• Newly-built structures (may include private residences)
  • Creatively renovated or refurbished buildings
  • Historic preservation projects
  • Outdoor spaces or landscapes such as small plazas or parks
  • Public spaces on private property, such as promenades, courtyards or sidewalk cafés
  • Special events that create a sense of place or create community identity 

To nominate a project for the Mayor's Design Awards and view past winners, please visit DenverGov.org/MDA


Kenneth Ho Named Chair of Planning Board 
In July, Mayor Michael B. Hancock named Kenneth Ho chair of the Denver Planning Board. Kenneth, currently president of KHO Consulting, LLC, has extensive experience in urban planning, project management and real estate development. Kenneth lives in Denver and is active with the Urban Land Institute and the Downtown Denver Partnership. He replaces outgoing chair Brad Buchanan, whose term expired in June.

The Denver Planning Board advises the mayor and city council on land use matters including planning and zoning. The 11-member board reviews plans, rezoning requests, certain district design standards and guidelines, view planes and other land use rules and regulations.

Learn more about the Denver Planning Board and view an agenda for its upcoming meeting.
Farmer's market tomatoes.
Photo credit: Heirloom Gardens, LLC.
Find the Perfect Site for your Future Farmer's Market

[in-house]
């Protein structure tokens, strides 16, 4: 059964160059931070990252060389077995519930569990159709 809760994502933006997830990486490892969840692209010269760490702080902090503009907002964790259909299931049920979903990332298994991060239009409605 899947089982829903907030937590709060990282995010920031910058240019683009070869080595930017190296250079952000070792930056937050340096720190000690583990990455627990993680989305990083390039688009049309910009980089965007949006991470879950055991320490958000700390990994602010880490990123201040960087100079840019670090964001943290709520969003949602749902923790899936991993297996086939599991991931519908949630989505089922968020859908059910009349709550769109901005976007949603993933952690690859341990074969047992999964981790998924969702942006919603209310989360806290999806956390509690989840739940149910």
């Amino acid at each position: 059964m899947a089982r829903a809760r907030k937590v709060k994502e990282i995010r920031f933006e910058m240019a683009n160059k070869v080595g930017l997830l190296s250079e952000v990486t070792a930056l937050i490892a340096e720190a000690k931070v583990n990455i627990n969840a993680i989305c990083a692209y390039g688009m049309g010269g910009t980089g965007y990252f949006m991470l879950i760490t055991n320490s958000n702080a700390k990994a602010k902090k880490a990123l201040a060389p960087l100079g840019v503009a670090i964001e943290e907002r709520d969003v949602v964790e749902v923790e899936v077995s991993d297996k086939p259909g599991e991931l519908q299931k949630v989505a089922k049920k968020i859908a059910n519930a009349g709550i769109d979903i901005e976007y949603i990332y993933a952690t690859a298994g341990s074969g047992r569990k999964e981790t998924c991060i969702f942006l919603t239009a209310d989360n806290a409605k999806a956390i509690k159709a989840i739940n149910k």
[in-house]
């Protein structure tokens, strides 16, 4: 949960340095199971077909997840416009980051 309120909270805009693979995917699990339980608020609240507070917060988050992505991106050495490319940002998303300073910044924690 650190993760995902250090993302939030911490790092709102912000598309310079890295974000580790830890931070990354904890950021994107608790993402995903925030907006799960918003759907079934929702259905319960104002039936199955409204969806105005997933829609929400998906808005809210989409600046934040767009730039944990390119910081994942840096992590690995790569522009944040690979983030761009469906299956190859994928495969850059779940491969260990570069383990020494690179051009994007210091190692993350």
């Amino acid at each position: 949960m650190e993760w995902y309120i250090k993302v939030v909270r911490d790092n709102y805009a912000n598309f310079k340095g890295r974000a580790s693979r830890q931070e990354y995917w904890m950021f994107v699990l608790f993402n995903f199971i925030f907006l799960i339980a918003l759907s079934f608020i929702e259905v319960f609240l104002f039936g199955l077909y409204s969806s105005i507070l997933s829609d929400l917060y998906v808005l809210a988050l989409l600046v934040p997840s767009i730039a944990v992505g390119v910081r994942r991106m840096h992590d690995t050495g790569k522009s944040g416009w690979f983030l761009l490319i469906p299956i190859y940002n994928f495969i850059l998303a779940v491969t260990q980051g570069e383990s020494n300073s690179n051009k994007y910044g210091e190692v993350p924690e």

We recently partnered with the mayor's Denver Seeds food program to create a series of information and data layers that map the city's food system framework, to help guide people interested in urban farming in Denver. With the new zoning-based data sets, you can find where land uses for food production, cultivation, processing and distribution are permitted, subject to review and approval by the department of Community Planning and Development.

Denver's recently expanded open data catalog now offers more than 160 data sets like these, from zoning for urban gardens to abandoned trolley tracks. To view the food systems data layers and maps, visit the open data catalog and search "food."

Tougher Penalties for Illegal Dumping 

This spring, the Denver City Council approved tougher penalties for the unlawful disposal of trash, or "illegal dumping." As a result of the update, Denver Police may now tow and impound vehicles involved in the crime of illegal dumping. Vehicles may be impounded for up to one year. If convicted, violators also face a fine of up to $999 and/or one year in jail for each offense.

In 2012, the City and County of Denver received nearly 4,500 complaints related to excessive large items and construction debris deposited illegally in dumpsters and alleys. The City spent about $250,000 cleaning up the mess.

Please do your part to keep Denver beautiful by depositing construction waste legally.

In the News
In June, Smart Growth America featured the recently adopted Decatur/Federal Station Area Plan. The story highlights the federal Community Challenge grant that made the plan possible.
"In addition to these demographic challenges Sun Valley is also isolated geographically, cut off from Denver's urban core by the South Platte River to the east, Sports Authority Field at Mile High to the north, and major roads to the west and south. A new initiative will help Sun Valley overcome these challenges and become a better place to live for current residents and future ones." 

Read more at Smart Growth America.

Follow Us @DenverCPD
We're tweeting about everything under the sun in Denver: our news, events and public meetings, as well as development, preservation, neighborhoods, transit, zoning and job openings. Follow us! We're going places...